In a significant Hatch-Waxman decision, a Delaware District Court recently denied the defendants’ motion to dismiss under Federal Rule of Civil Procedure 12(b)(1), rejecting the argument that the conversion of the defendants’ Paragraph IV certifications to Paragraph III certifications deprived the court of subject matter jurisdiction, but granted the defendants’ motion for partial judgment on the pleadings under Federal Rule of Civil Procedure 12(c).
In H. Lundbeck A/S v. Apotex Inc., the defendants converted their Paragraph IV certifications for certain patents at issue to Paragraph III certifications. Under 21 U.S.C. § 355(j)(2)(A)(viii), an ANDA filer must make any one of four (I-IV) certifications for each Orange Book listed patent. A Paragraph IV certification is an ANDA filer’s statement that it intends to market its bioequivalent pharmaceutical product before the expiration of a patent listed as covering that product because the ANDA filer believes such patent is either not infringed or invalid. A Paragraph III certification is an ANDA filer’s statement that it will not market its bioequivalent product until after the expiration of a patent listed as covering that product. The Court reasoned that in a Hatch-Waxman action, subject matter jurisdiction exists when a patent owner alleges that the filing of an ANDA infringes its patent under 35 U.S.C. § 271(e)(2) and conversion from a Paragraph III to a Paragraph IV certification did not deprive the court of subject matter jurisdiction. The court also reasoned that a Paragraph VI to Paragraph III conversion would not moot a case unless the defendant met the “formidable burden” to show that its wrongful conduct would not occur and the defendants had not met that burden because they had expressly refused to stipulate that they would not reconvert back to a Paragraph IV certification. Thus, the court denied the defendants’ motion to dismiss for lack of subject matter jurisdiction.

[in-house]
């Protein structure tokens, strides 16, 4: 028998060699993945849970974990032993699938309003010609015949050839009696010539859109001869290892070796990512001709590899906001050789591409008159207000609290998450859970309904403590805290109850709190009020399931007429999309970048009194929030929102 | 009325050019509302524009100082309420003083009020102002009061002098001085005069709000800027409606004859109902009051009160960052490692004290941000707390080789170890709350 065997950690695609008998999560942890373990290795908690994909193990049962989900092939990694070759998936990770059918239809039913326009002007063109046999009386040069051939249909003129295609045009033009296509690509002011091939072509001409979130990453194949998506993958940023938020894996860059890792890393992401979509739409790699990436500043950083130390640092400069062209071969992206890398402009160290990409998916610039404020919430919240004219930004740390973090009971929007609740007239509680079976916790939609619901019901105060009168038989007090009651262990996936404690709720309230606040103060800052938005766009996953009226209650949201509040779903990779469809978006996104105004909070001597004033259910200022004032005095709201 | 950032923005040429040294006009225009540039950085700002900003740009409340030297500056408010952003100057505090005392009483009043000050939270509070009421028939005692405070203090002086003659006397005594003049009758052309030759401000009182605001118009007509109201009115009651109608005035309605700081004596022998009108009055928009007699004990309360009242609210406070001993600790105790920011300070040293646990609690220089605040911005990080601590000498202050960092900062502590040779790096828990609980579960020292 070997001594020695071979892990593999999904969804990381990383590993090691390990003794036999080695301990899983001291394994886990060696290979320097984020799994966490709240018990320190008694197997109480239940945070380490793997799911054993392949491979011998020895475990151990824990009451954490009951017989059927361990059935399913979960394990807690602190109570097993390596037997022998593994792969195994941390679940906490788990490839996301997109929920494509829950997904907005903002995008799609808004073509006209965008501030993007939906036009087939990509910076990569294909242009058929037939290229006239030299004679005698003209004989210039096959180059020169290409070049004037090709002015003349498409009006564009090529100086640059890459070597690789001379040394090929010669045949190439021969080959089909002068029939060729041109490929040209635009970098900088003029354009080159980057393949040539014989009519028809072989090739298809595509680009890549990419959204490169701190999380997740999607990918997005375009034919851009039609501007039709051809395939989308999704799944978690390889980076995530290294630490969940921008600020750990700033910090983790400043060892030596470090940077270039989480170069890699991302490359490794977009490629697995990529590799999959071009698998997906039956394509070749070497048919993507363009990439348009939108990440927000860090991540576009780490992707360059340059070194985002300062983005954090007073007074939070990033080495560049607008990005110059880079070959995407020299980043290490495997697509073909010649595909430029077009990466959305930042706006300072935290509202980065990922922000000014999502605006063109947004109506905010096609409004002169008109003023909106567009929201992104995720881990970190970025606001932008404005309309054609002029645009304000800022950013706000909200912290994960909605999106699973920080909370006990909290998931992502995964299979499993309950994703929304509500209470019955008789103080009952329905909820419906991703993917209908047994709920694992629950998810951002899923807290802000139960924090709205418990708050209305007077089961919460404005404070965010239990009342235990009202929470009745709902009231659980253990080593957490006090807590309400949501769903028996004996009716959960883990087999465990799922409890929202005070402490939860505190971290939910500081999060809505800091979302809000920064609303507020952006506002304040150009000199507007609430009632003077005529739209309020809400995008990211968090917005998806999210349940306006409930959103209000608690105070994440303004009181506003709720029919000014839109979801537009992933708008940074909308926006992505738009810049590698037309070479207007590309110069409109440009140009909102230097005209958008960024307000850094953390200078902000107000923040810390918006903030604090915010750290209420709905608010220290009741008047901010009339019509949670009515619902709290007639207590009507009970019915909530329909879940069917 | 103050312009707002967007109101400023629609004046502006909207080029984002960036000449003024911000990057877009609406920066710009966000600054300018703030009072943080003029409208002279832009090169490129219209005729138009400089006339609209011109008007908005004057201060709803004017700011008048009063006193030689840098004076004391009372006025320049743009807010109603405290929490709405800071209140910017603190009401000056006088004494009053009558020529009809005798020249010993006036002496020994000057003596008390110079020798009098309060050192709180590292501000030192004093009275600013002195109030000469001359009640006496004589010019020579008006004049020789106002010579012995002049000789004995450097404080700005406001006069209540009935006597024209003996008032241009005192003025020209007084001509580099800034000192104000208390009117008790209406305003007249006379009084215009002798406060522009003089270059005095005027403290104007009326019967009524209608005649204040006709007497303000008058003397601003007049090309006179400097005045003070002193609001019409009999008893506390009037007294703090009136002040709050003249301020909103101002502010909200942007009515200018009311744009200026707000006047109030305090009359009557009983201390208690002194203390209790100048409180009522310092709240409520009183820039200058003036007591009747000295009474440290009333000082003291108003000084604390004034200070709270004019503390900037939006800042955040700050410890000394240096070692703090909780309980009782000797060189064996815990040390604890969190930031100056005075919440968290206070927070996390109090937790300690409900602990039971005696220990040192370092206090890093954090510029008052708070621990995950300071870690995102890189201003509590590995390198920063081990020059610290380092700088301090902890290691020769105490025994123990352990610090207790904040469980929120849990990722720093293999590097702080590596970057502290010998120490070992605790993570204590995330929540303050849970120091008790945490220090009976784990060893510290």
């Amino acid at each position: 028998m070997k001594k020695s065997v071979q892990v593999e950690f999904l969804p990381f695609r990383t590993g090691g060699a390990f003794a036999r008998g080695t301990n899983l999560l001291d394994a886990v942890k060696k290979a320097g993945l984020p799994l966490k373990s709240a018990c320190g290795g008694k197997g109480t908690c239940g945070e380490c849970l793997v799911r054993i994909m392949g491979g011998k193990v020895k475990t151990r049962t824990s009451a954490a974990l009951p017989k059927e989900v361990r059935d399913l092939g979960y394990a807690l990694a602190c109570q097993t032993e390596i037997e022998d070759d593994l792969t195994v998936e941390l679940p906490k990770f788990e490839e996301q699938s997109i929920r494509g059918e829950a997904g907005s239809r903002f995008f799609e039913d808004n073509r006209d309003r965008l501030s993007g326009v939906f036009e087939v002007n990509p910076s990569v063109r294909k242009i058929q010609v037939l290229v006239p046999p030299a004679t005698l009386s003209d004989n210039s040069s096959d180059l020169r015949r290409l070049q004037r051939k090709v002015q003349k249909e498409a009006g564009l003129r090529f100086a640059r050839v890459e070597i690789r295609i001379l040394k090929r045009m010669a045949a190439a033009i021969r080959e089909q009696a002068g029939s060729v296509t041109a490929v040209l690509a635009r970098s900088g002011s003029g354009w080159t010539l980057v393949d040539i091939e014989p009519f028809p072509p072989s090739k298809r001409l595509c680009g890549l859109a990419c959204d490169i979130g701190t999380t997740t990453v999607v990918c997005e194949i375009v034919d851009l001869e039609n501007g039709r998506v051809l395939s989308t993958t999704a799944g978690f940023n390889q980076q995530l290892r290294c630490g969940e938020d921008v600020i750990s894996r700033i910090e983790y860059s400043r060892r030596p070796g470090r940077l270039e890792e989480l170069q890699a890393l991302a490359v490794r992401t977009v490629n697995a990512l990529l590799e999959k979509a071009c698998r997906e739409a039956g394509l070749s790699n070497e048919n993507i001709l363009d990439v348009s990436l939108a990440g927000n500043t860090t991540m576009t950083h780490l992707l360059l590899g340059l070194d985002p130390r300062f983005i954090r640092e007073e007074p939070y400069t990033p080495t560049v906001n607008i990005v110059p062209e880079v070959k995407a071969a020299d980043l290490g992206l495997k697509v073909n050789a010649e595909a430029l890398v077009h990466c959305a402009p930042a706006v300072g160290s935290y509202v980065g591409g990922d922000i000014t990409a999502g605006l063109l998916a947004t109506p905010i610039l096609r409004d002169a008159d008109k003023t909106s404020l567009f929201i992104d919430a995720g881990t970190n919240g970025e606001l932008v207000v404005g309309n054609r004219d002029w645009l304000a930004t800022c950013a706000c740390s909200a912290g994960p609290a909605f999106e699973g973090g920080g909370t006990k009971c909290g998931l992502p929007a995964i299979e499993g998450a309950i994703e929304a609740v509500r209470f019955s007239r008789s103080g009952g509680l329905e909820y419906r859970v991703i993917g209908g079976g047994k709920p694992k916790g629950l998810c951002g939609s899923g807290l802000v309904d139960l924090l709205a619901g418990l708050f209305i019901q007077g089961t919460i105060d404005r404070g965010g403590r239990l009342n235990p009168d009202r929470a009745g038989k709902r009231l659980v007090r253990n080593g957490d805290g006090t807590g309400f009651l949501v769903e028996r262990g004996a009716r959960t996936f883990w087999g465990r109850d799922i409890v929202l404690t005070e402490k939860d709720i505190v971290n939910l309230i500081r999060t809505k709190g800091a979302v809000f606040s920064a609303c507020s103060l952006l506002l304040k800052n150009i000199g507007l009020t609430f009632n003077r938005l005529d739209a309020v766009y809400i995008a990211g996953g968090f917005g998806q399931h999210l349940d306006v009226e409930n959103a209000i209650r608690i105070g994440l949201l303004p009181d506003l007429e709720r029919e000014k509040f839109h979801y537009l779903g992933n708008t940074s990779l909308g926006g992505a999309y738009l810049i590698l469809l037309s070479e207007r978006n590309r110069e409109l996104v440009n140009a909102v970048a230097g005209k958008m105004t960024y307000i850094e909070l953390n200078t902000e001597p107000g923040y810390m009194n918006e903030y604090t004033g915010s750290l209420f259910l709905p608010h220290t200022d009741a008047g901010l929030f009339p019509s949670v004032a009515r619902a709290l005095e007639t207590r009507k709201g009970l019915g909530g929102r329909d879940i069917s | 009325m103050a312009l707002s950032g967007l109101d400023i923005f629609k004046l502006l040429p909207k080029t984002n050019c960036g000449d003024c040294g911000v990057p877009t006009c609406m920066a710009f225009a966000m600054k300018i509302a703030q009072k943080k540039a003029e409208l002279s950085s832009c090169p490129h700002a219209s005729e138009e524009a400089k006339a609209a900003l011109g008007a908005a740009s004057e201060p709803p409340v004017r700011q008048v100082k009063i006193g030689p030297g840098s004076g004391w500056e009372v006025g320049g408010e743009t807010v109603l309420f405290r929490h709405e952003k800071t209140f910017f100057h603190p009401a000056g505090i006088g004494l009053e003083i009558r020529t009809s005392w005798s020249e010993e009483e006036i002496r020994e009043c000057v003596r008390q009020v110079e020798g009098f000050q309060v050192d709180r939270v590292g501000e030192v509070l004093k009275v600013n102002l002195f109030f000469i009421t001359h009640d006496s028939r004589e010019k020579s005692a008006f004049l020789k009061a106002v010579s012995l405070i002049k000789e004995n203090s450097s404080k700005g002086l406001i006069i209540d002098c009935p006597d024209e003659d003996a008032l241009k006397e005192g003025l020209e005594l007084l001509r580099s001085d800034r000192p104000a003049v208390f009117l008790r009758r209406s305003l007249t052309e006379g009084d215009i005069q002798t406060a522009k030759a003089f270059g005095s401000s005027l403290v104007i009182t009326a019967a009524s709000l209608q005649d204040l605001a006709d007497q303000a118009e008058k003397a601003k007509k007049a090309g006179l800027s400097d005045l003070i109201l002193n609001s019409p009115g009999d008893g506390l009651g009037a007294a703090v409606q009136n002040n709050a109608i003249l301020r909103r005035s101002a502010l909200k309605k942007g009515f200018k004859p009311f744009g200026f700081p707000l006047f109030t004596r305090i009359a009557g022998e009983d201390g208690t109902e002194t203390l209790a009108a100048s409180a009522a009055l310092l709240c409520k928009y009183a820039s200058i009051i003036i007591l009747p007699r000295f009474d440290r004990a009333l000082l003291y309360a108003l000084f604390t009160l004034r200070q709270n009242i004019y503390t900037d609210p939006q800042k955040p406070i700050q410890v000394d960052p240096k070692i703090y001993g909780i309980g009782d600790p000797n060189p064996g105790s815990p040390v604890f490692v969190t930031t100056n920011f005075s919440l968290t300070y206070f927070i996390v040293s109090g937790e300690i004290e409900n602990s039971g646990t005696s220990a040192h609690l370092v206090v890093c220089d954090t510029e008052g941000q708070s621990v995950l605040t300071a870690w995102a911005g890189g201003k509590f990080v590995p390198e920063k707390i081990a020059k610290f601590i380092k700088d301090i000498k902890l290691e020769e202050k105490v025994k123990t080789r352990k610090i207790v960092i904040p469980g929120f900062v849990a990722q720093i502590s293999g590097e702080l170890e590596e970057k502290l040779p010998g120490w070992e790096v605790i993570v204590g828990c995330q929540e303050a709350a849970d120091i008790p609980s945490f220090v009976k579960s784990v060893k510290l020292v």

The court however, granted the defendants’ motion for partial judgment on the pleadings, finding that because the plaintiff could no longer obtain relief on their claim for infringement pursuant to 35 U.S.C. § 271(e)(2). Specifically, because the defendants had converted to Paragraph III certifications, the FDA would not approve the defendants’ ANDA product until after the expiration of the plaintiffs’ patents, there was no additional relief the court could provide.
Gibbons P.C. will continue to monitor and report developments in Hatch-Waxman litigation.